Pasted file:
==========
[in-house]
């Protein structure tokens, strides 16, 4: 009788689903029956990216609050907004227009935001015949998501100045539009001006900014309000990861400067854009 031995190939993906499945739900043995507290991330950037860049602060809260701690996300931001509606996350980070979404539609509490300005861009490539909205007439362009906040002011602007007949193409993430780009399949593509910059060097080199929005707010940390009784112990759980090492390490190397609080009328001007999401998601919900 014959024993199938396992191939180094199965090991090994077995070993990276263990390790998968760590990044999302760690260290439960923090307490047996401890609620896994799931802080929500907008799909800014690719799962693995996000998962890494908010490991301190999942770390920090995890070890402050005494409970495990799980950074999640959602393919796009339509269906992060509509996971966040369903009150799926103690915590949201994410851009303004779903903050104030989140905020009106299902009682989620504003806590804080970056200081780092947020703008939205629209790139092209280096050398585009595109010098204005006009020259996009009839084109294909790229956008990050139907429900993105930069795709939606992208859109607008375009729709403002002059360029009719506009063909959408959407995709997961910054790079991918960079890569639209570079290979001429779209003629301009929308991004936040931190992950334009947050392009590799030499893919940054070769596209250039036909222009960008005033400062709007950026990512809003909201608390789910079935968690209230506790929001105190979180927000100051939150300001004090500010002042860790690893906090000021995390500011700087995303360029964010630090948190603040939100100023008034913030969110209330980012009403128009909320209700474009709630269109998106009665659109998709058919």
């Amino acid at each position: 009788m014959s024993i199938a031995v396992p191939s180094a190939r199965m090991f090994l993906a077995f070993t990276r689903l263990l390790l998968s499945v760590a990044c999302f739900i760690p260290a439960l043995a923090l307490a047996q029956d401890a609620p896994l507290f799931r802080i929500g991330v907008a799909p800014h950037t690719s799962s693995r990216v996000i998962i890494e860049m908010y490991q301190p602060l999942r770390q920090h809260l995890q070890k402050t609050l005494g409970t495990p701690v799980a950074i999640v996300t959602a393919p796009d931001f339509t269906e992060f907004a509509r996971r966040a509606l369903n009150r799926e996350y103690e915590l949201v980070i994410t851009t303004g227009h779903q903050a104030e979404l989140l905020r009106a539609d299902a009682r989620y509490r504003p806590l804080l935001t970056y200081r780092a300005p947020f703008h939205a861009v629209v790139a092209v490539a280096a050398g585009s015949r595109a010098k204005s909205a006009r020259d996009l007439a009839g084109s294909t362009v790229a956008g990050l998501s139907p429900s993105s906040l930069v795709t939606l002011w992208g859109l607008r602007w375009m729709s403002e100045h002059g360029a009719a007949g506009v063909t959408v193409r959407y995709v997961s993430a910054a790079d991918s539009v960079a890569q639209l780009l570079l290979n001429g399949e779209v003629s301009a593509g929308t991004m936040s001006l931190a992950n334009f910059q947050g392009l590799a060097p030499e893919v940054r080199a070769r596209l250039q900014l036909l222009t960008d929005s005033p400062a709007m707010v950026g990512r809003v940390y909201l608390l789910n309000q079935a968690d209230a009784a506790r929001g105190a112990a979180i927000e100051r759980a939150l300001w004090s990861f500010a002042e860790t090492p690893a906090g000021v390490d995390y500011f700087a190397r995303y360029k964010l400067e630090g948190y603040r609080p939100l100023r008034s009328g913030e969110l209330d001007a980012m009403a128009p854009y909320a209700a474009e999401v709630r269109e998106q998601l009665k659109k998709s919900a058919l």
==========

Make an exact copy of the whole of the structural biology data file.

[in-house]
């Protein structure tokens, strides 16, 4: 009788689903029956990216609050907004227009935001015949998501100045539009001006900014309000990861400067854009 031995190939993906499945739900043995507290991330950037860049602060809260701690996300931001509606996350980070979404539609509490300005861009490539909205007439362009906040002011602007007949193409993430780009399949593509910059060097080199929005707010940390009784112990759980090492390490190397609080009328001007999401998601919900 014959024993199938396992191939180094199965090991090994077995070993990276263990390790998968760590990044999302760690260290439960923090307490047996401890609620896994799931802080929500907008799909800014690719799962693995996000998962890494908010490991301190999942770390920090995890070890402050005494409970495990799980950074999640959602393919796009339509269906992060509509996971966040369903009150799926103690915590949201994410851009303004779903903050104030989140905020009106299902009682989620504003806590804080970056200081780092947020703008939205629209790139092209280096050398585009595109010098204005006009020259996009009839084109294909790229956008990050139907429900993105930069795709939606992208859109607008375009729709403002002059360029009719506009063909959408959407995709997961910054790079991918960079890569639209570079290979001429779209003629301009929308991004936040931190992950334009947050392009590799030499893919940054070769596209250039036909222009960008005033400062709007950026990512809003909201608390789910079935968690209230506790929001105190979180927000100051939150300001004090500010002042860790690893906090000021995390500011700087995303360029964010630090948190603040939100100023008034913030969110209330980012009403128009909320209700474009709630269109998106009665659109998709058919």
């Amino acid at each position: 009788m014959s024993i199938a031995v396992p191939s180094a190939r199965m090991f090994l993906a077995f070993t990276r689903l263990l390790l998968s499945v760590a990044c999302f739900i760690p260290a439960l043995a923090l307490a047996q029956d401890a609620p896994l507290f799931r802080i929500g991330v907008a799909p800014h950037t690719s799962s693995r990216v996000i998962i890494e860049m908010y490991q301190p602060l999942r770390q920090h809260l995890q070890k402050t609050l005494g409970t495990p701690v799980a950074i999640v996300t959602a393919p796009d931001f339509t269906e992060f907004a509509r996971r966040a509606l369903n009150r799926e996350y103690e915590l949201v980070i994410t851009t303004g227009h779903q903050a104030e979404l989140l905020r009106a539609d299902a009682r989620y509490r504003p806590l804080l935001t970056y200081r780092a300005p947020f703008h939205a861009v629209v790139a092209v490539a280096a050398g585009s015949r595109a010098k204005s909205a006009r020259d996009l007439a009839g084109s294909t362009v790229a956008g990050l998501s139907p429900s993105s906040l930069v795709t939606l002011w992208g859109l607008r602007w375009m729709s403002e100045h002059g360029a009719a007949g506009v063909t959408v193409r959407y995709v997961s993430a910054a790079d991918s539009v960079a890569q639209l780009l570079l290979n001429g399949e779209v003629s301009a593509g929308t991004m936040s001006l931190a992950n334009f910059q947050g392009l590799a060097p030499e893919v940054r080199a070769r596209l250039q900014l036909l222009t960008d929005s005033p400062a709007m707010v950026g990512r809003v940390y909201l608390l789910n309000q079935a968690d209230a009784a506790r929001g105190a112990a979180i927000e100051r759980a939150l300001w004090s990861f500010a002042e860790t090492p690893a906090g000021v390490d995390y500011f700087a190397r995303y360029k964010l400067e630090g948190y603040r609080p939100l100023r008034s009328g913030e969110l209330d001007a980012m009403a128009p854009y909320a209700a474009e999401v709630r269109e998106q998601l009665k659109k998709s919900a058919l």